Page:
“How does she get her photos to look like that?!”
It’s a question every new photographer asks of an inspiring artist. As we learn our cameras, define our styles, and navigate the world of post processing, it is natural to look to the work of others.
Eventually, we move from simply being inspired to trying to decode how our favorite artists get their signature looks. I don’t know anyone who doesn’t like a good before and after!
Navigating the world of editing
Lightroom, Photoshop, and other editing programs are complex, confusing places. There are SO many panels and sliders and layers; just navigating the interface can be overwhelming. It’s not surprising that when we see advertisements with presets, actions, overlays, and brushes that can magically transform our work with the click of a button, we are more than a little curious.
They all claim to make your images look incredible in seconds and who wouldn’t want that? Here’s a fool-proof way to get the look the pros have, without actually having to learn all the ins and outs of a complicated program! Look at this amazing photographer who uses these presets.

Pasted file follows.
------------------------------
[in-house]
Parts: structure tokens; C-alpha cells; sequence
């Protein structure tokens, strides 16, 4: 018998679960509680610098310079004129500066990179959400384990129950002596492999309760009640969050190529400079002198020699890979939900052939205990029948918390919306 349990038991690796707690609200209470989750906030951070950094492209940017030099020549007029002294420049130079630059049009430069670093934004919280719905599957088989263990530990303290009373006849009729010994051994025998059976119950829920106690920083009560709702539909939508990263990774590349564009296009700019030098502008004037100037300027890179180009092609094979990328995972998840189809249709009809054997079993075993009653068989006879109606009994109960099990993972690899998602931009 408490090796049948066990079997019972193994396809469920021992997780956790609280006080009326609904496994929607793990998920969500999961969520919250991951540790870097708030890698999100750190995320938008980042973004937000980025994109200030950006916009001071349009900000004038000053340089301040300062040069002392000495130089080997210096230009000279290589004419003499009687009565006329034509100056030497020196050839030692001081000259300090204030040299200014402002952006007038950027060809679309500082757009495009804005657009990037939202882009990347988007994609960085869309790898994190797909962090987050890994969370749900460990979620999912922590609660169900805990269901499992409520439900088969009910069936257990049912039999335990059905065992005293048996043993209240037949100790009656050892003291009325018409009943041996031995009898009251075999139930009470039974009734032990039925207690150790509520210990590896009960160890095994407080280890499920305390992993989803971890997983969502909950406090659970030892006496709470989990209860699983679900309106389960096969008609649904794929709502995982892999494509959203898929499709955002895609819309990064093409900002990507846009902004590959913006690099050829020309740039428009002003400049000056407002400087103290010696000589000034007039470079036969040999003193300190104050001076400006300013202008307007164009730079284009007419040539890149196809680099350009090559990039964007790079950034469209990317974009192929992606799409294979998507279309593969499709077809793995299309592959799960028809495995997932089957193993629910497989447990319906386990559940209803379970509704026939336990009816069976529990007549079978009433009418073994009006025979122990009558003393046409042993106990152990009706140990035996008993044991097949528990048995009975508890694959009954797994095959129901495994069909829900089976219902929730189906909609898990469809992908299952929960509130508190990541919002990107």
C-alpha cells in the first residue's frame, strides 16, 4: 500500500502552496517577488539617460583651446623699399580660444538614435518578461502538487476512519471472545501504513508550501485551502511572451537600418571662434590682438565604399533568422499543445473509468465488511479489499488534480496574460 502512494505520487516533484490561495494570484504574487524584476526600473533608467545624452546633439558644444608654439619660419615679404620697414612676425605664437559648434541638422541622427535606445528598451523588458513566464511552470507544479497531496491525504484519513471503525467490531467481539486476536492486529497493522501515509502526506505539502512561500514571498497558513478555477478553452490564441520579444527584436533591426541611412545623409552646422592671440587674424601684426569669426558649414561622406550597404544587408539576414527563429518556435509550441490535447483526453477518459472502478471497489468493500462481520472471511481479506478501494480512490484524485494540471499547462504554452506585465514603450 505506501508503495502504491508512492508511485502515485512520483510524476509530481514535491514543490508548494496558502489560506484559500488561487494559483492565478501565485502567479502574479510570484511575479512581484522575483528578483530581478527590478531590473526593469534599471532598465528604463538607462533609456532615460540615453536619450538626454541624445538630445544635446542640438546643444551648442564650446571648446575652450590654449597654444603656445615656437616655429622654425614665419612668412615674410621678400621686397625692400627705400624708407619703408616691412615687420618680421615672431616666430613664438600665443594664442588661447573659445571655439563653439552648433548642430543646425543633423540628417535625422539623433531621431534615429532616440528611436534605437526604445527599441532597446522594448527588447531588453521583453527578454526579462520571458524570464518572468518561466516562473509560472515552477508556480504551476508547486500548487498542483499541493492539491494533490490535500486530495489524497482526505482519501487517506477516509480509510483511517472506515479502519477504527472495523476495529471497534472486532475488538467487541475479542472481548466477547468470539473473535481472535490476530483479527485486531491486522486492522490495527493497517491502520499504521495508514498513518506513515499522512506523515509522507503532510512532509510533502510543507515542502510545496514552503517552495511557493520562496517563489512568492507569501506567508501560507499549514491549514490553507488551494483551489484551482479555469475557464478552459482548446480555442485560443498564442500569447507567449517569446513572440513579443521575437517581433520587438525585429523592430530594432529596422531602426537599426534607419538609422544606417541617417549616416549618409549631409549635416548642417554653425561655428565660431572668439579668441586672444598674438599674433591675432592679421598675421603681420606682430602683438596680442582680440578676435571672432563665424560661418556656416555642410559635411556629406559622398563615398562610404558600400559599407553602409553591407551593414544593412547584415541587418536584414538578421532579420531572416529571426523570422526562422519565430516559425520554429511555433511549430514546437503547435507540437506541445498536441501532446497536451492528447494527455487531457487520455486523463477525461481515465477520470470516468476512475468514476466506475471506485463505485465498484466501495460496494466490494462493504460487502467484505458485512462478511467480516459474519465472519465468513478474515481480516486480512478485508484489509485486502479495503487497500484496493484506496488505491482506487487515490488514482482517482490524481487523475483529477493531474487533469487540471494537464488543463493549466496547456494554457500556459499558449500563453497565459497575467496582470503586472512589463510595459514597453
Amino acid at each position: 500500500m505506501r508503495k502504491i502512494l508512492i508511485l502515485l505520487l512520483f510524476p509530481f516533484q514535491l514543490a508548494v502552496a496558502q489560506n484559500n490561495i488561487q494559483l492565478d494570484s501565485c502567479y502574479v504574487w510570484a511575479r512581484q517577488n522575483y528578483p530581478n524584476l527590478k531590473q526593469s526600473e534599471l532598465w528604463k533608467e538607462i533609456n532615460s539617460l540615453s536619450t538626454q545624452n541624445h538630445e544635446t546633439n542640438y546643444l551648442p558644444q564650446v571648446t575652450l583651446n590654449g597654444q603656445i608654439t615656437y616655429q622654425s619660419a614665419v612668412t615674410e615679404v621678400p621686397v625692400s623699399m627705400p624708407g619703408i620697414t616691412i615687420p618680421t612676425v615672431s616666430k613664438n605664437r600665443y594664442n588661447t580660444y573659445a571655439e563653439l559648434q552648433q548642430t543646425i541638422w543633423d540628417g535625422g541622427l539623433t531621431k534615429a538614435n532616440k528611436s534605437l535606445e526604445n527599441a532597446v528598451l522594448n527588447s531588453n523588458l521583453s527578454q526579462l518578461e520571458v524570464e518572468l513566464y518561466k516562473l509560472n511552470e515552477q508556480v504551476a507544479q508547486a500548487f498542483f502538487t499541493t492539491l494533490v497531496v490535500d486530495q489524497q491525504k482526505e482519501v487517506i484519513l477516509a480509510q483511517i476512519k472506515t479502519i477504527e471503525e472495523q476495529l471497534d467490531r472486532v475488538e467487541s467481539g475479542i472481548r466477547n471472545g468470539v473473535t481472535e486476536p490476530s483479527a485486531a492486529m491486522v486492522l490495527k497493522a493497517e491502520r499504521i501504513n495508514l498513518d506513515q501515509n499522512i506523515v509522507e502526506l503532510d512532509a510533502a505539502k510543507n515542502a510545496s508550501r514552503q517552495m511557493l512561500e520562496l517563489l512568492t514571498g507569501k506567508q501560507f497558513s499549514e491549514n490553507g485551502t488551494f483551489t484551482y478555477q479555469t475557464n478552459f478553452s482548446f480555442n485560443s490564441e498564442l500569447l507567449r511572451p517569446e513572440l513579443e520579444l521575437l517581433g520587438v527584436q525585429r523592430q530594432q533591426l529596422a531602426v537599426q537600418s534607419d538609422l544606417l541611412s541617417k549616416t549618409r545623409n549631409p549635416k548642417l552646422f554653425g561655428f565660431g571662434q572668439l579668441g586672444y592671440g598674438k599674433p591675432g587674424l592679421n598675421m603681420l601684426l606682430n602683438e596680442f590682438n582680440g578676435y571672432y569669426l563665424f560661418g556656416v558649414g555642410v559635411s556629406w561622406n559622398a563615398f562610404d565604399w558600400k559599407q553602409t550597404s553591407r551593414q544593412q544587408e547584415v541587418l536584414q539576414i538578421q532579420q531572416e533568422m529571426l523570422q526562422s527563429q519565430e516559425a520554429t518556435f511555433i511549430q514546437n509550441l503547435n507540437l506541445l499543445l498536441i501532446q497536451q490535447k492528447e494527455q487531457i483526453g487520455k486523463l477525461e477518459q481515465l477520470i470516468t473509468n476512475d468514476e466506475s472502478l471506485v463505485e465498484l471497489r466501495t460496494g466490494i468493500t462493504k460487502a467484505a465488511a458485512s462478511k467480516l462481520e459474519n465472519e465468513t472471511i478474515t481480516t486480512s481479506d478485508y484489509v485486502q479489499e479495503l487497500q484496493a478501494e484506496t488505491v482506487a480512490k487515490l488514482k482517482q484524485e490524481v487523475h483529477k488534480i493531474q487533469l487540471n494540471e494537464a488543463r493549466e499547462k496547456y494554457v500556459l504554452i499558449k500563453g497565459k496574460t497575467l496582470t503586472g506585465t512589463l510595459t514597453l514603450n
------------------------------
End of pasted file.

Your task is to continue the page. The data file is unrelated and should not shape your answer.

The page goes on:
But then there is the chatter from other photographers. They adhere to the rule that the proper way to edit is to do so by hand. No shortcuts. No “cheating.” You might as well be using a filter on your phone. A true artist knows how to edit from scratch and refuses to take the easy way or allow someone else to “hijack” the creative process.
So are presets and actions “cheating”?
So let’s talk about these processing conundrums! Is using a purchased or downloaded processing tool cheating? Can you really get the same look the pros have in just a few clicks of a button?
Let’s clarify one thing up front: there is no magic button. You can apply your favorite photographer’s presets all you want, but without beautiful light and solid composition and intentional shooting, you are likely not going to get the results you want.
The photography basics of light, exposure, and composition are the first steps in creating a beautiful image. But of course, there is so much more to digital photography than just the initial shot!
Shooting in RAW requires editing—you cannot just leave your shot RAW and print or share it. You wouldn’t frame film negatives and RAW files are the digital equivalent of that. So we can establish that editing photos in general isn’t “cheating.”
Shooting in RAW allows you to make all the decisions about how to interpret the color information your camera has recorded. If you choose to shoot in JPEG, your camera is deciding how to interpret that information. It’s basically applying a preset to your photo, but I doubt anyone has ever considered shooting in JPEG as cheating.